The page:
About Me

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Melfort, Saskatchewan, Canada
I am a lawyer in Melfort, Saskatchewan, Canada who enjoys reading, especially mysteries. Since 2000 I have been writing personal book reviews. This blog includes my reviews, information on and interviews with authors and descriptions of mystery bookstores I have visited. I strive to review all Saskatchewan mysteries. Other Canadian mysteries are listed under the Rest of Canada. As a lawyer I am always interested in legal mysteries. I have a separate page for legal mysteries. Occasionally my reviews of legal mysteries comment on the legal reality of the mystery. You can follow the progression of my favourite authors with up to 15 reviews. Each year I select my favourites in "Bill's Best of ----". As well as current reviews I am posting reviews from 2000 to 2011. Below my most recent couple of posts are the posts of Saskatchewan mysteries I have reviewed alphabetically by author. If you only want a sentence or two description of the book and my recommendation when deciding whether to read the book look at the bold portion of the review. If you would like to email me the link to my email is on the profile page.

Friday, January 6, 2017

Bill's Best of 2016 - Non-Fiction and Most Interesting

In addition to my Best of Fiction picks I highlight each year my favourite non-fiction reads and a category I call Most Interesting for books that caught my attention in some special way.


1.) Church of Spies by Mark Riebling - Whenever I think I have exhausted the history of World War II a book comes along to surprise me with new information.

Riebling provided an abundance of information on how Pope Pius XII provided assistance and support for the German Resistance to the Nazis.

Had any of the plots succeeded in assassinating Hitler and installing a new government the Pope was ready to publicly assist peace negotiations.

Most remarkable was the story of a German Catholic hero, Josef Muller, a Bavarian lawyer who plotted against Hitler and was a courier between Germany and the Vatican. There is a great spy story to be written using Muller as inspiration.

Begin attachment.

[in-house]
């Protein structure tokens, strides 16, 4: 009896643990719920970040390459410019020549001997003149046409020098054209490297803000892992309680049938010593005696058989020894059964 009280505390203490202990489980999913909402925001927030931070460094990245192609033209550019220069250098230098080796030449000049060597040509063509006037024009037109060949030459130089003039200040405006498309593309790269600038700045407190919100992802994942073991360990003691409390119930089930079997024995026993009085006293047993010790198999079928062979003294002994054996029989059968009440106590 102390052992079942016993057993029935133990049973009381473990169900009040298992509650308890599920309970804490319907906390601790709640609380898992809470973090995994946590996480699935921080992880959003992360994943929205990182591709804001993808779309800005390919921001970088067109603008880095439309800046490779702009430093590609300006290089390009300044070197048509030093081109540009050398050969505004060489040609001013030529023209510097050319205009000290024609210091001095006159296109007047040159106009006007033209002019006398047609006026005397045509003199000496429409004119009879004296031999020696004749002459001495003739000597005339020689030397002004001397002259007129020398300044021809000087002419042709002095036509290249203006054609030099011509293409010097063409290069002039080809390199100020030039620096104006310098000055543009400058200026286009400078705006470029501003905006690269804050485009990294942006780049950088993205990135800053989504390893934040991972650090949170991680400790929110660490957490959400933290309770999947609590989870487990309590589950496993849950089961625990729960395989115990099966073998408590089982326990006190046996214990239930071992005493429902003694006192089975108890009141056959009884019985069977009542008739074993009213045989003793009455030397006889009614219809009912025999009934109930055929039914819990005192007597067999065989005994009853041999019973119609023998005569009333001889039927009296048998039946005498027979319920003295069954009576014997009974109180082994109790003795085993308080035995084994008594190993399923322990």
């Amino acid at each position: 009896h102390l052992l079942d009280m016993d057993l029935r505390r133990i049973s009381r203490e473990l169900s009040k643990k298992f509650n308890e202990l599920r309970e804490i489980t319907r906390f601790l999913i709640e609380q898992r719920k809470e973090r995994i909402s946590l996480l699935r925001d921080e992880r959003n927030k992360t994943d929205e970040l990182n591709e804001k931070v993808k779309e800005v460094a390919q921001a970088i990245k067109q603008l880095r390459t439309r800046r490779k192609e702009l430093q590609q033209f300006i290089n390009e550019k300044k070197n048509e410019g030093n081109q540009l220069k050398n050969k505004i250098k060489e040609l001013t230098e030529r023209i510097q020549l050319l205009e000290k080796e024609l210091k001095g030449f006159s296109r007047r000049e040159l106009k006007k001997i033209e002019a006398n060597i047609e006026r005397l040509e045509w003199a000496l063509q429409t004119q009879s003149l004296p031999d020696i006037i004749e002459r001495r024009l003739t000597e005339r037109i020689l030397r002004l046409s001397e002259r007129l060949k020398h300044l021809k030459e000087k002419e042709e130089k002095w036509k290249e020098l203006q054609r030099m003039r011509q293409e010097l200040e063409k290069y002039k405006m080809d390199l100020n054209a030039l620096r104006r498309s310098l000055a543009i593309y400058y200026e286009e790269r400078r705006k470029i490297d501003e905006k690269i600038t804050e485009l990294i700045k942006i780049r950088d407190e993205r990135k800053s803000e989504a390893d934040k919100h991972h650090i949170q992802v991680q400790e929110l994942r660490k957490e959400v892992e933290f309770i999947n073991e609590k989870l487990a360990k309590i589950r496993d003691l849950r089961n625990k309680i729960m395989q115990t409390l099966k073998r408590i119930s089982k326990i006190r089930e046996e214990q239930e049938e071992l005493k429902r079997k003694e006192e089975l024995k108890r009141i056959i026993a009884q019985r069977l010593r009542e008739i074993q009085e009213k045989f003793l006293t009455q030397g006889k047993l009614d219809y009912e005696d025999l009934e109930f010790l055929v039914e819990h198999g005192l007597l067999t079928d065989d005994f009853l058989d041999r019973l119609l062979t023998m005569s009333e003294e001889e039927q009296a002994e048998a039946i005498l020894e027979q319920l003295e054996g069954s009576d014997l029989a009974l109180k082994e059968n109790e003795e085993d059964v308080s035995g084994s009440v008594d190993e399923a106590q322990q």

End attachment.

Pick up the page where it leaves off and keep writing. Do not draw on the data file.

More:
2.) John Le Carre by Adam Sisman - I had barely known any of the personal history of David Cornwell until I read this fine biography.
With a father who was a self-styled businessman, but really a con man, Cornwell grew up in a world inhabited by vivid characters.

I had not known of his proficiency in languages, especially German, and his significant employment in British Intelligence until I read the book.

The discussions on how he wrote his books were fascinating with the depths of his research impressive.

I continue to believe it will be the definitive biography of Le Carre for this generation.
3.) This Old Man by Roger Angell - The author continues to write a few articles a year for the New Yorker in his 96th year.

While his primary vocation was editing fiction for the magazine his avocation has been covering baseball for over 50 years. As someone who has written a sports column while carrying on the practice of law I can appreciate the duality of his life.

In This Old Man are essays about himself, baseball and miscellaneous topics of interest. Sprinkled here and there are haikus.

Angell is remarkable for the grace of his prose. His words flow across the pages.

He faithfully follows the dictum of his stepfather, E.B. White, to "be clear" in his writing. 

3.) Jack – A Life with Writers by James King - I do not think I know any current publishers as men or women who are great characters in themselves.